Scores of recent books document the ongoing difficulties of lesbian and gay teachers at all levels of education, from the strategic management of public identities out of class and the avoidance of sexual-identity issues in class to the loss of jobs. Even in a liberal, progressive context, I do not underestimate the powerful ways in which ignorance is socially negotiated. Students often comment on my "radicalizing" politics and commitment to feminist viewpoints but never make direct reference to my sexual identity. What they do say is that I have created a course to address my "personal concerns" and that teaching seems to be a "very personal experience for this instructor."

But I believe that when I teach as an openly gay man, I do not reveal anything of a personal nature. Rather, I act to interrupt a social secret, the kind that one person tells another about a third party. In Childhood's Secrets, Max van Manen and Bas Levering suggest that personal secrets are different from the social secrets which we are asked to guard for family, friends, and colleagues. Personal secrets are part of the internal dialogue through which we develop a sense of self. The mystery and wonder, the sacred quality of these personal secrets remains intact, untroubled by public announcements of sexual identity.

Telling our own stories and receiving the histories recorded by our students is not an end in itself. Rather, it is the beginning of our work as educators.

Nonetheless, I agonize about the commodification of story as I trade my life history, and ask students to exchange theirs, in the academic marketplace. A young women writes a beautiful and powerful description of her mother's long illness and death. I encourage her to think about the impact of these experiences on her work with children and their relationship to readings on feminist pedagogy and novels about growing up. On the last night of class, after handing in her final paper, she tells me how uncomfortable she feels writing about her life in the context of a graduate school course for which she will receive a grade. I reply in terms of my own ambivalence about using personal narrative as a vehicle for public education. I doubt that I have relieved my student's uneasiness.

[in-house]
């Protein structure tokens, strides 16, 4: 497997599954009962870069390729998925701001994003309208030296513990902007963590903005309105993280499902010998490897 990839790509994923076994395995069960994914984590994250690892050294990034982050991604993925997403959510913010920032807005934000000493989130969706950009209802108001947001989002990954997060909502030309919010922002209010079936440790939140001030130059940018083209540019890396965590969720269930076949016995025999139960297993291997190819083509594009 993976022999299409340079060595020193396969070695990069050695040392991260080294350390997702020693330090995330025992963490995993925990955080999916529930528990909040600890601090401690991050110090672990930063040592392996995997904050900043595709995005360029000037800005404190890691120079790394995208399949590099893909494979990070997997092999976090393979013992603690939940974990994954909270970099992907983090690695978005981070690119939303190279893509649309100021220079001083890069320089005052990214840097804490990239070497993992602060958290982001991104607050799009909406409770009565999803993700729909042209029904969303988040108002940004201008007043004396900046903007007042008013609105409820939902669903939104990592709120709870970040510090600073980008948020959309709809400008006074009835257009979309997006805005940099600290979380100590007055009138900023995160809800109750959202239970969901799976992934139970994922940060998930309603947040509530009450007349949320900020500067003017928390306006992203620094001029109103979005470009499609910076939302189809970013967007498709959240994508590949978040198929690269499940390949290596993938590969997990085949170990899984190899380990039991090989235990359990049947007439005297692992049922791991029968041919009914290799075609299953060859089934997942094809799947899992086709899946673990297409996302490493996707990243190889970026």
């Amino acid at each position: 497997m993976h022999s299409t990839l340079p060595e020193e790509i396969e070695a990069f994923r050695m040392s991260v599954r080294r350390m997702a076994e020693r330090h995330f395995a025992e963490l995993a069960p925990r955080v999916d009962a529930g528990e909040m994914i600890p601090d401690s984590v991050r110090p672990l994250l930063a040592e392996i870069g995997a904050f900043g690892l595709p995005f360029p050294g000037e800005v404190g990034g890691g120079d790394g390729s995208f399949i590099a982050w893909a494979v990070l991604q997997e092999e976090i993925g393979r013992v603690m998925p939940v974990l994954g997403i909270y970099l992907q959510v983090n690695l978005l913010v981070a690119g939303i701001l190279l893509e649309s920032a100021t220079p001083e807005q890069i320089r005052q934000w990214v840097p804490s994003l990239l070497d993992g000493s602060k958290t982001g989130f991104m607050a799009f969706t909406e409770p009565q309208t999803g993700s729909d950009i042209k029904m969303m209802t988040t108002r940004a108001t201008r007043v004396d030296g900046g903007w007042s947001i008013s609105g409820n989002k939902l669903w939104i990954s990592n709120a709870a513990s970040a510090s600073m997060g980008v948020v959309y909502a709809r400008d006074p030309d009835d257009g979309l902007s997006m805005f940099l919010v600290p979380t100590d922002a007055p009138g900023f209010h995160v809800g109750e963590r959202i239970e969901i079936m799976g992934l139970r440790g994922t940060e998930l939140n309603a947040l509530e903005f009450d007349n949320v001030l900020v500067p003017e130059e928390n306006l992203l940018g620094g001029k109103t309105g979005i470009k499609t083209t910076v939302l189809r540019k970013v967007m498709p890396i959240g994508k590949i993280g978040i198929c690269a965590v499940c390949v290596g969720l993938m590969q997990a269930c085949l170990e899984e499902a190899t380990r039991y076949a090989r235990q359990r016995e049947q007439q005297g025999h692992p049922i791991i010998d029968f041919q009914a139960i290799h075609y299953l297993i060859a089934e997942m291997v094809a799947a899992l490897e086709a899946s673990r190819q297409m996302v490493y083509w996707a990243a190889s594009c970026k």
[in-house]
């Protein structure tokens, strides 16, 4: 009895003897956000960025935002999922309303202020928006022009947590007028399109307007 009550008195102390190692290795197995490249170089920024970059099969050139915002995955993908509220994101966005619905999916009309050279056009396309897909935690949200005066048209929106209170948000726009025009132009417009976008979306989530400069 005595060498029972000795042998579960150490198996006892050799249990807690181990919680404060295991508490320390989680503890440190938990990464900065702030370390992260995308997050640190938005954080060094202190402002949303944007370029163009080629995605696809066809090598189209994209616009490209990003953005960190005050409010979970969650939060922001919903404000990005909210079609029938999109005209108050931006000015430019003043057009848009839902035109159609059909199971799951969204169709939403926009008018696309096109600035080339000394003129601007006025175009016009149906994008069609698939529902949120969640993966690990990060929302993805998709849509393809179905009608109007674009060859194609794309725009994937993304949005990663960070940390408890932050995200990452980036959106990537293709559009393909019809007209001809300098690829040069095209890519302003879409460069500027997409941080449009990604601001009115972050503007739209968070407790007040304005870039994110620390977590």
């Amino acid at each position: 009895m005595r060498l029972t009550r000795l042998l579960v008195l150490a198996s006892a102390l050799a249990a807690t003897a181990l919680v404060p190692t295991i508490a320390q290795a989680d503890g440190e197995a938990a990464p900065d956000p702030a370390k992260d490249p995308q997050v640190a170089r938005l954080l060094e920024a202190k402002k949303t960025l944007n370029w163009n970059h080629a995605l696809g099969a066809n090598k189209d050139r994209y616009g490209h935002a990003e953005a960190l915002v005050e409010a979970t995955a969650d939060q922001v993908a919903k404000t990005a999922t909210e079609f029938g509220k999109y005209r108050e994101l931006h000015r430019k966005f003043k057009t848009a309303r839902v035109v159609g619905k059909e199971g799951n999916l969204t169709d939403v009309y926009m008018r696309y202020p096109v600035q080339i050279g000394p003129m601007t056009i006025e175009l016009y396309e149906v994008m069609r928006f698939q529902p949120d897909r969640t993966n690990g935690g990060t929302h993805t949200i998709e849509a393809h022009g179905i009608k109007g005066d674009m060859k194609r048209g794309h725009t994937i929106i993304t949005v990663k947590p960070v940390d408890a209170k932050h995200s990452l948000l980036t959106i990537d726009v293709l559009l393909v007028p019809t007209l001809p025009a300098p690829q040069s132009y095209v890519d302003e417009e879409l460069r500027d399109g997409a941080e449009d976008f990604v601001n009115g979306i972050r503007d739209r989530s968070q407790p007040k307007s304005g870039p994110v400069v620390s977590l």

We live in a culture that thrives on personal narratives of the intimate. Television talk shows, bookstore shelves, and self-help groups are awash with stories in which people recount their struggles with addictions to substances, destructive relationships, and the effects of childhood abuses. Are classroom confessions so very different? Have we sought an inappropriate intimacy with our students? Have we gained their participation in a culture of self-display?

According to Michel Foucault, this culture has roots in the 19th-century transformation of the confession from a religious technique confined to matters of sin and redemption to a civil practice through which the listener--parent, teacher, psychiatrist--passes judgment over the teller: child, student, patient. The injunction to tell what one is and what one does affirms our belief that speaking frees us. But in recounting our stories, Mr. Foucault says we do not reveal some prior truth about ourselves. Rather, it is through the confessional relationship that we constitute the self.

If we constitute ourselves through the stories we tell, we are also created by the communities available to hear them. My gay story could not have been told before the 1970s, when the modern gay community emerged. In the classroom, I want to foster a community in which students can tell their own stories and know that their differences will be heard.

Democratic communities are based on difference. Real identifications are earned only when we struggle to make sense of the other and recognize that our knowledge is always partial, incomplete, and unsatisfactory. We give up being like our students or even being liked by them in order to foster authentic public dialogue.

Telling our own stories and receiving the histories recorded by our students is not an end in itself. Rather, it is the beginning of our work as educators. For our stories are not abstract fictions separate from the world "out there." They link individual lives to particular cultures and provide insight into the material contexts that limit some and offer a wider range of possibilities to others. Beyond the risks of self-display and the benefits of personal catharsis lies the potential for increased social engagement and political participation.

Last semester a student wrote that I had an "excellent" command of the course content. "But," she added, "this material is clearly his baby." The "but" belies her assumptions about teaching and challenges my authority. It suggests that real teaching occurs when we transmit material from which we are distanced and detached, rather than ideas to which we are connected as to a baby, through the immediate demands of the body. The objective purveyor of truth, disembodied teller of other people's tales, is the one position that I am no longer willing to assume. And that is probably the most disturbing part of my agenda for students. I'm waiting for the first spring thaw to read the fall evaluations.


Jonathan G. Silin is a professor of education at the Bank Street College of Education in New York City.